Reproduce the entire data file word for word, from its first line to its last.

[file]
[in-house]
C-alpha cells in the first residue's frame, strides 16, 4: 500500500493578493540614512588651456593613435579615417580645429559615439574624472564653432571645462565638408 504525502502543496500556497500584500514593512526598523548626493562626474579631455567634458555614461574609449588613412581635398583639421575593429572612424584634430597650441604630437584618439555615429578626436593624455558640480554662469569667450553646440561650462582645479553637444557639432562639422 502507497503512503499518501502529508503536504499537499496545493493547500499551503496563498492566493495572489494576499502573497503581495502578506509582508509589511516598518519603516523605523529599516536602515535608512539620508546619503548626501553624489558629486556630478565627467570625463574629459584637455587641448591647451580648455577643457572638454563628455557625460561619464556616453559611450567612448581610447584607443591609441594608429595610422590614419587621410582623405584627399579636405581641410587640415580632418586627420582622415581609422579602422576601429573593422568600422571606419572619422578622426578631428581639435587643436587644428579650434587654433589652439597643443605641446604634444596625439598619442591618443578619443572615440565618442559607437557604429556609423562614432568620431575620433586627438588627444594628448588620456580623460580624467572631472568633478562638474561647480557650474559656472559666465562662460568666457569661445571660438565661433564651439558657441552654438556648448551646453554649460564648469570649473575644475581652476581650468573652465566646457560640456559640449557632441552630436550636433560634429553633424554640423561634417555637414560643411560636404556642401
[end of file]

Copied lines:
[in-house]
C-alpha cells in the first residue's frame, strides 16, 4: 500500500493578493540614512588651456593613435579615417580645429559615439574624472564653432571645462565638408 504525502502543496500556497500584500514593512526598523548626493562626474579631455567634458555614461574609449588613412581635398583639421575593429572612424584634430597650441604630437584618439555615429578626436593624455558640480554662469569667450553646440561650462582645479553637444557639432562639422 502507497503512503499518501502529508503536504499537499496545493493547500499551503496563498492566493495572489494576499502573497503581495502578506509582508509589511516598518519603516523605523529599516536602515535608512539620508546619503548626501553624489558629486556630478565627467570625463574629459584637455587641448591647451580648455577643457572638454563628455557625460561619464556616453559611450567612448581610447584607443591609441594608429595610422590614419587621410582623405584627399579636405581641410587640415580632418586627420582622415581609422579602422576601429573593422568600422571606419572619422578622426578631428581639435587643436587644428579650434587654433589652439597643443605641446604634444596625439598619442591618443578619443572615440565618442559607437557604429556609423562614432568620431575620433586627438588627444594628448588620456580623460580624467572631472568633478562638474561647480557650474559656472559666465562662460568666457569661445571660438565661433564651439558657441552654438556648448551646453554649460564648469570649473575644475581652476581650468573652465566646457560640456559640449557632441552630436550636433560634429553633424554640423561634417555637414560643411560636404556642401